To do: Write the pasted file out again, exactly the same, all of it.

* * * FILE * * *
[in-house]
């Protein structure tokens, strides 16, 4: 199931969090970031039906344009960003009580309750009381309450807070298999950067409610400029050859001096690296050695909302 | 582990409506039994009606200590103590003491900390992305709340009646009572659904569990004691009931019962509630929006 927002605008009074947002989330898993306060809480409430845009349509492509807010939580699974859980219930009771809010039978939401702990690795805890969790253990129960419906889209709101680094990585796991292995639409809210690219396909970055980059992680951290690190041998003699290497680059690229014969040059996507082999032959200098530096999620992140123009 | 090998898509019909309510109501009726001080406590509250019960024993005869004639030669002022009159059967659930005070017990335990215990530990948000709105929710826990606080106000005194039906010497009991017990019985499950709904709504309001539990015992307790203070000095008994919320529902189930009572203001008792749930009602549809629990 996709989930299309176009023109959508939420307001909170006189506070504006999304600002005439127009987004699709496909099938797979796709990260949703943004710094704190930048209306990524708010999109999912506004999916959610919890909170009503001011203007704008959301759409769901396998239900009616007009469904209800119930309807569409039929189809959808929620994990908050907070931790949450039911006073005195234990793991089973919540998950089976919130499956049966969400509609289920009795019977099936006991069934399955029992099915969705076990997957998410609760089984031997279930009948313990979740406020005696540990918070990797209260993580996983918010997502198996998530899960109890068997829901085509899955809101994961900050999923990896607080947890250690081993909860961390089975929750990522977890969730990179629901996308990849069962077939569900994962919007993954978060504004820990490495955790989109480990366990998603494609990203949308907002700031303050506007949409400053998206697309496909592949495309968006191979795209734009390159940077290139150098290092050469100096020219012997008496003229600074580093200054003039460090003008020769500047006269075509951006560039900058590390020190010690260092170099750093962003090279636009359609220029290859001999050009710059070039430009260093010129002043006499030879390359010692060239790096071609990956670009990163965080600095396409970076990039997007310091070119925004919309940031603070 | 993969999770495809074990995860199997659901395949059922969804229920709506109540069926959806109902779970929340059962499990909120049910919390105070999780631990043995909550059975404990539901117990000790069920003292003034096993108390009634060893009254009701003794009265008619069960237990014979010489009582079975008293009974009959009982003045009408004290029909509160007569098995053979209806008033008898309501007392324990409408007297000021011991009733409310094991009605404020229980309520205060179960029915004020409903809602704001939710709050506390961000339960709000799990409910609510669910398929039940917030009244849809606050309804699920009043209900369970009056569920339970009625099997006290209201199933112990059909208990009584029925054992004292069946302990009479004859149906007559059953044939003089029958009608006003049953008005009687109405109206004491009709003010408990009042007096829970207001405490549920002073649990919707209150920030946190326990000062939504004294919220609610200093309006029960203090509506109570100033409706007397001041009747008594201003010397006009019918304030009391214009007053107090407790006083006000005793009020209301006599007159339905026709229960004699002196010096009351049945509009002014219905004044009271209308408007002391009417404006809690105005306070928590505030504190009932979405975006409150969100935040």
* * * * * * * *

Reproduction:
[in-house]
């Protein structure tokens, strides 16, 4: 199931969090970031039906344009960003009580309750009381309450807070298999950067409610400029050859001096690296050695909302 | 582990409506039994009606200590103590003491900390992305709340009646009572659904569990004691009931019962509630929006 927002605008009074947002989330898993306060809480409430845009349509492509807010939580699974859980219930009771809010039978939401702990690795805890969790253990129960419906889209709101680094990585796991292995639409809210690219396909970055980059992680951290690190041998003699290497680059690229014969040059996507082999032959200098530096999620992140123009 | 090998898509019909309510109501009726001080406590509250019960024993005869004639030669002022009159059967659930005070017990335990215990530990948000709105929710826990606080106000005194039906010497009991017990019985499950709904709504309001539990015992307790203070000095008994919320529902189930009572203001008792749930009602549809629990 996709989930299309176009023109959508939420307001909170006189506070504006999304600002005439127009987004699709496909099938797979796709990260949703943004710094704190930048209306990524708010999109999912506004999916959610919890909170009503001011203007704008959301759409769901396998239900009616007009469904209800119930309807569409039929189809959808929620994990908050907070931790949450039911006073005195234990793991089973919540998950089976919130499956049966969400509609289920009795019977099936006991069934399955029992099915969705076990997957998410609760089984031997279930009948313990979740406020005696540990918070990797209260993580996983918010997502198996998530899960109890068997829901085509899955809101994961900050999923990896607080947890250690081993909860961390089975929750990522977890969730990179629901996308990849069962077939569900994962919007993954978060504004820990490495955790989109480990366990998603494609990203949308907002700031303050506007949409400053998206697309496909592949495309968006191979795209734009390159940077290139150098290092050469100096020219012997008496003229600074580093200054003039460090003008020769500047006269075509951006560039900058590390020190010690260092170099750093962003090279636009359609220029290859001999050009710059070039430009260093010129002043006499030879390359010692060239790096071609990956670009990163965080600095396409970076990039997007310091070119925004919309940031603070 | 993969999770495809074990995860199997659901395949059922969804229920709506109540069926959806109902779970929340059962499990909120049910919390105070999780631990043995909550059975404990539901117990000790069920003292003034096993108390009634060893009254009701003794009265008619069960237990014979010489009582079975008293009974009959009982003045009408004290029909509160007569098995053979209806008033008898309501007392324990409408007297000021011991009733409310094991009605404020229980309520205060179960029915004020409903809602704001939710709050506390961000339960709000799990409910609510669910398929039940917030009244849809606050309804699920009043209900369970009056569920339970009625099997006290209201199933112990059909208990009584029925054992004292069946302990009479004859149906007559059953044939003089029958009608006003049953008005009687109405109206004491009709003010408990009042007096829970207001405490549920002073649990919707209150920030946190326990000062939504004294919220609610200093309006029960203090509506109570100033409706007397001041009747008594201003010397006009019918304030009391214009007053107090407790006083006000005793009020209301006599007159339905026709229960004699002196010096009351049945509009002014219905004044009271209308408007002391009417404006809690105005306070928590505030504190009932979405975006409150969100935040």